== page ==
Monday, April 29, 2013

The Added Hurt of a Silent Church and Silent Friends

I thank my God upon every remembrance of you.
Philippians 1:3

Shortly after my release from the hospital, I prepared an announcement of Victoria’s birth and death. Selecting delicate pink stationery, I used Philippians 1:3 on the front page: “I thank my God upon every remembrance of you.” On the inside I wrote: “Our dreams are sure going to miss her.” I made a simple statement about the pregnancy complication and death, along with Victoria’s full name and a request for friends and family to help us heal emotionally and physically.
Many friends and family members responded immediately to our announcements by calling or sending bereavement cards, or writing letters expressing their sorrow and concern. What hurt so much and left us so disillusioned was that we received only three cards from our church family, and no communication from my four closest friends from college.
And we also received meager spiritual support from our congregation. Some saved their voiced regrets for times when they encountered us at church; others avoided us as if we’d contracted some incurable disease. A small number called, but most seemed aloof to our needs and pain. If they were praying for us, we didn’t know; if they cared, we remained uninformed.
Chris and I found it difficult to lay aside our resentment over the glaring neglect and lack of support from our church. We felt deserted spiritually. Where was the edification and bearing of one another’s burdens Paul wrote about to the Galatian church? Still battling anger, I allowed this sad, puzzling behavior of my brothers and sisters in Christ to feed my languishing self-pity. But eventually I had to ask myself: Am I actually enjoying my anger? Do I care more about getting attention than hiding in the shadow of the Almighty’s wings?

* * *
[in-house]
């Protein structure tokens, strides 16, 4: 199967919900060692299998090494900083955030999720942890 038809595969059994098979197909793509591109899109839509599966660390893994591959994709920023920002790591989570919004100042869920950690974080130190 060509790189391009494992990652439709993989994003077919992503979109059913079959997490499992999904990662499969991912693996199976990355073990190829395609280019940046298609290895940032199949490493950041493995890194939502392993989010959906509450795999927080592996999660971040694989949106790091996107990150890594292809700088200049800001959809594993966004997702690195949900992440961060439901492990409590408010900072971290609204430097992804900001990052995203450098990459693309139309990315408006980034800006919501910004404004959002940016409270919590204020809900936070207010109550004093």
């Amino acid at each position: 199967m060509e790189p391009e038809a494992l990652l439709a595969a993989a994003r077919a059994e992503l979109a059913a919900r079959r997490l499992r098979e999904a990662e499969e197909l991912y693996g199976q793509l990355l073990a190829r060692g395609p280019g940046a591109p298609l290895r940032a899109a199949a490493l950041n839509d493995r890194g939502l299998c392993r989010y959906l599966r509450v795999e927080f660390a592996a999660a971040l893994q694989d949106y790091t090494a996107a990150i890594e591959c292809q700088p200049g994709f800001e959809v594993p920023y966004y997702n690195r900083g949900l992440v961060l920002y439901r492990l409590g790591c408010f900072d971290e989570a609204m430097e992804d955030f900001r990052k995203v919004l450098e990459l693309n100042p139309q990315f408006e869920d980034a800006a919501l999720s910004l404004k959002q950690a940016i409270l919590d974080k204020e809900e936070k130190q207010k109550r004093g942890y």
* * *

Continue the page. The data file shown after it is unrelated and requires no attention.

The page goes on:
Along with this disillusionment, I hurt because I sensed the bridges of college friendships weakening and crumbling as these cherished companions answered my announcement with silence. Feeling certain they’d eventually contact me by letter or telephone, I anxiously awaited some speck of acknowledgement. The daily ritual of riffling expectantly through the mail deteriorated into a futile, depressing activity. Days turned into weeks, weeks turned into months, and I eventually resigned myself to the reality that their silence was permanent. With aching melancholy and regret—and new bitterness heaped on my festering resentment—I was forced to acknowledge that perhaps we were separated by something more divisive than geographical miles; that a deep, wide chasm had developed in our relationships.